Building a Smarter Mouse

Courtesy flickr user Steve Beger Photography (Beger.com Productions) via Creative Commons

From the annual meeting of the American Academy of Neurology in Toronto:

If you suspect that the mice living in your home are too smart for their own good, you haven’t seen anything yet. Make way for mice with humanized brains that have been proven to learn faster than do their normal counterparts.

In his Presidential Lecture at the meeting, Dr. Steven Goldman of the University of Rochester, N.Y., engrossed listeners with a story of his research team’s use of human glial progenitor cells that had been isolated from the brains of second trimester human fetuses that had been aborted because of premature rupture of the membranes. These glial progenitor cells have the abilityto transform into astrocytes and oligodendrocytes, that latter of which produce the myelin sheath that wraps around the axons of neurons to speed electrical signals from neuron to neuron. Mice that are born with oligodendrocytes that cannot produce myelin—called shiverer mice—experience uncontrollable body and limb convulsions that cause progressive neuronal degeneration and the development of continual, uncontrollable seizures (status epilepticus) that kill them.

Dr. Goldman and his colleagues found that infusions of human glial progenitor cells into newborn shiverer mice could rescue them to a nearly normal state and a normal life span. The transplanted glial cells in these mice differentiated into oligodendrocytes that produce myelin and astrocytes that wrap themselves around the synapses of the murine neurons. These human astrocytes almost completely replace the mice’s own astrocytes after 13 months. Such a treatment could potentially be used to treat myelin disorders in children.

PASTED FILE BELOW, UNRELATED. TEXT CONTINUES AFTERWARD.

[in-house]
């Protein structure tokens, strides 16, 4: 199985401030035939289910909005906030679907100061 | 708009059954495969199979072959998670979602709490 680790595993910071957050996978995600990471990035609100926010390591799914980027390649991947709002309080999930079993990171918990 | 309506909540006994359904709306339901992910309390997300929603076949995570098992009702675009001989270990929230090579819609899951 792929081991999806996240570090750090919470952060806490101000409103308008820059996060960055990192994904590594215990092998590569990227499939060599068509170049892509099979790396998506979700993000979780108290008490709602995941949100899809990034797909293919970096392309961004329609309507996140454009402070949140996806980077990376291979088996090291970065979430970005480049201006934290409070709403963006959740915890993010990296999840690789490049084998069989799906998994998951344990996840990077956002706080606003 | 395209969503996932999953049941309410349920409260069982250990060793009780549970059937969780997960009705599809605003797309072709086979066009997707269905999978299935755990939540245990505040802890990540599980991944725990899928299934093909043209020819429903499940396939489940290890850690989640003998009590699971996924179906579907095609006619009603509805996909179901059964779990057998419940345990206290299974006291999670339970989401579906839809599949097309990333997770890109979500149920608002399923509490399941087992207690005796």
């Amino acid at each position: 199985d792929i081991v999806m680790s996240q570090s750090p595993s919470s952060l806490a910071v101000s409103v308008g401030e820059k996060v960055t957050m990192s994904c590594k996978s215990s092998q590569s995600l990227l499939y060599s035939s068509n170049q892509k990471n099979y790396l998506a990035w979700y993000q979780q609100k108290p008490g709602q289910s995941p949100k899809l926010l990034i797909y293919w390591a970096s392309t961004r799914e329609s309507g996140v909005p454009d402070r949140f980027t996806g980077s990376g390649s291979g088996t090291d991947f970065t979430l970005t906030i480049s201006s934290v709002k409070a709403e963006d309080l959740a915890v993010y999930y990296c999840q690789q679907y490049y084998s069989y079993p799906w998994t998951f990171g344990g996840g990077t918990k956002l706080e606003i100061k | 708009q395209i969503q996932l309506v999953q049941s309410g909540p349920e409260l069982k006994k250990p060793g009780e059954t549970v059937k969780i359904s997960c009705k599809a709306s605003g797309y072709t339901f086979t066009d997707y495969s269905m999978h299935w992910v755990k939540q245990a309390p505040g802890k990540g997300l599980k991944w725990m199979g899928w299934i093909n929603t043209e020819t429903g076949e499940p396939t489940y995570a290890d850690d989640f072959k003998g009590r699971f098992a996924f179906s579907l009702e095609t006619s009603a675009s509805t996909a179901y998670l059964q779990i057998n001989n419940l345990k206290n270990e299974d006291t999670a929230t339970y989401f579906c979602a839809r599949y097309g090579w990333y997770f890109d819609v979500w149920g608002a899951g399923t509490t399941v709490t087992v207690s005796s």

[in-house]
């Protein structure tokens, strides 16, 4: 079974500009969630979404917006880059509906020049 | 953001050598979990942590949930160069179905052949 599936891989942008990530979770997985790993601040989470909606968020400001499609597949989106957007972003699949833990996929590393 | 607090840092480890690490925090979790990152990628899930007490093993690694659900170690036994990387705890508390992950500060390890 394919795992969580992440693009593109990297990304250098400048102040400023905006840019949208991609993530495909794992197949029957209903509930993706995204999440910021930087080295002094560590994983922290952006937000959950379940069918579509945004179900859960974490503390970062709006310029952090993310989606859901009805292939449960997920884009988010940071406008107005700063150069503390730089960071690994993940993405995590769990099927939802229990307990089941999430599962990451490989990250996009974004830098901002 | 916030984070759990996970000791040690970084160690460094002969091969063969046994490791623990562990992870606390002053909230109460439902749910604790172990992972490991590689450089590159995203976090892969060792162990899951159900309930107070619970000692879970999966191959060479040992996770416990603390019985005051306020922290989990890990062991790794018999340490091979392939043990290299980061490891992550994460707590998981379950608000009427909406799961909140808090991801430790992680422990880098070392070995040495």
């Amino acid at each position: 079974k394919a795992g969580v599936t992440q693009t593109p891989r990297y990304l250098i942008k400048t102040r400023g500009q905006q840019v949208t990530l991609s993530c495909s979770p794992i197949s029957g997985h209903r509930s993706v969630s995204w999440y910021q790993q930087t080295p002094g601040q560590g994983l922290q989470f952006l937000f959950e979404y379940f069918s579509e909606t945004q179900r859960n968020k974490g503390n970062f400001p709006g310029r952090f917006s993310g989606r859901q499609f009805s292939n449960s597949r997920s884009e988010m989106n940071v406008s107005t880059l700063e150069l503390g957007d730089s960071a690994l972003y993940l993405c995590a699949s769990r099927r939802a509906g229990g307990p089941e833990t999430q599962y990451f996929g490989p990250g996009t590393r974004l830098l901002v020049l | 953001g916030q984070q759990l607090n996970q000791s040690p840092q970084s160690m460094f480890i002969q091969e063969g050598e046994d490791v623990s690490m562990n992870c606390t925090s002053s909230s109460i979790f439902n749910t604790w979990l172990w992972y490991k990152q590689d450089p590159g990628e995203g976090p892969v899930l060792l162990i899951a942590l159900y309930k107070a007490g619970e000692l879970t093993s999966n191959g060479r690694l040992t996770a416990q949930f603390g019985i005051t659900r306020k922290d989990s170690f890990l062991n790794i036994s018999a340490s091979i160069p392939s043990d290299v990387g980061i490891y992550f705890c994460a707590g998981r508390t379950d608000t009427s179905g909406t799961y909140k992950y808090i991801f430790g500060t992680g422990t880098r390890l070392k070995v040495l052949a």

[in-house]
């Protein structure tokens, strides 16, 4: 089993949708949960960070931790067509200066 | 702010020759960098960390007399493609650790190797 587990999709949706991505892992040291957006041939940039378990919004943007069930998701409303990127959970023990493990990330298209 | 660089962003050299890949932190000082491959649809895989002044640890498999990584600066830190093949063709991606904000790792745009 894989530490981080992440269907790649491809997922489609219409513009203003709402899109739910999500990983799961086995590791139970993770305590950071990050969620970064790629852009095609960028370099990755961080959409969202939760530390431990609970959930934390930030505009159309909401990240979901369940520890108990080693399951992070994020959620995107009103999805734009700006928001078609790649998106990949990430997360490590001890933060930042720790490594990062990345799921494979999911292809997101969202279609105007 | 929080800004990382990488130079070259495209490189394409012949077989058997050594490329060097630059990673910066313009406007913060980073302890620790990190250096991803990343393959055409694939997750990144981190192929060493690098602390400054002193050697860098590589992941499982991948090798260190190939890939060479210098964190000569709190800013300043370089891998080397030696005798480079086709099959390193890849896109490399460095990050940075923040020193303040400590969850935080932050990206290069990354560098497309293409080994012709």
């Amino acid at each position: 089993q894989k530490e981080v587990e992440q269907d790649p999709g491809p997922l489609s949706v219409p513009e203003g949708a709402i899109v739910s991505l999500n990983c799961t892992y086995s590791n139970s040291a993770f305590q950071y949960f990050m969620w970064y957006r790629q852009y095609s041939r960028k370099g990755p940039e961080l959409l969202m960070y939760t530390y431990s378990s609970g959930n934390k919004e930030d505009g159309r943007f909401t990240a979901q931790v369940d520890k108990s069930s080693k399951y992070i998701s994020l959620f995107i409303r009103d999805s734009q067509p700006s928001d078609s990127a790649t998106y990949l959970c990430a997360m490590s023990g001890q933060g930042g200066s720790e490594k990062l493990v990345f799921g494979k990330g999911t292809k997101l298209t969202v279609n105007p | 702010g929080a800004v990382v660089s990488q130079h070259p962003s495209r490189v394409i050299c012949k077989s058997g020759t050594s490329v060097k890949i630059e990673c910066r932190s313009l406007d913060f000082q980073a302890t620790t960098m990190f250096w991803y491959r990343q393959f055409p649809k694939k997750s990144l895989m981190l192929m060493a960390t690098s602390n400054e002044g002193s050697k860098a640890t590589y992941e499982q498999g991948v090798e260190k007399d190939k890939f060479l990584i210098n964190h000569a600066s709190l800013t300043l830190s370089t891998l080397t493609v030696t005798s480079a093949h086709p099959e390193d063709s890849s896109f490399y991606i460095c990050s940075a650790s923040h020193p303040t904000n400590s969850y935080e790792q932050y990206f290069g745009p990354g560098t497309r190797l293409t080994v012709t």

These results are amazing in themselves, but Dr. Goldman’s research gets even more interesting.

One of the striking differences in the brains of mice and humans is the larger size and greater complexity of human astrocytes in comparison to their murine counterparts. Dr. Goldman’s research team demonstrated that human glial progenitor cells infused into the brain of newborn normal mice also led to a gradual replacement of murine glial cells with human glial cells. These mice need only one trial to establish a fear response to a noise associated with a subsequent electrical shock, compared with many repeated trials in normal mice.

Dr. Goldman pointed out that his findings aren’t entirely new. Go and watch The Secret of NIMH.

–Jeff Evans (@jeffaevans on Twitter)

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Filed under IMNG, Neurology and Neurological Surgery

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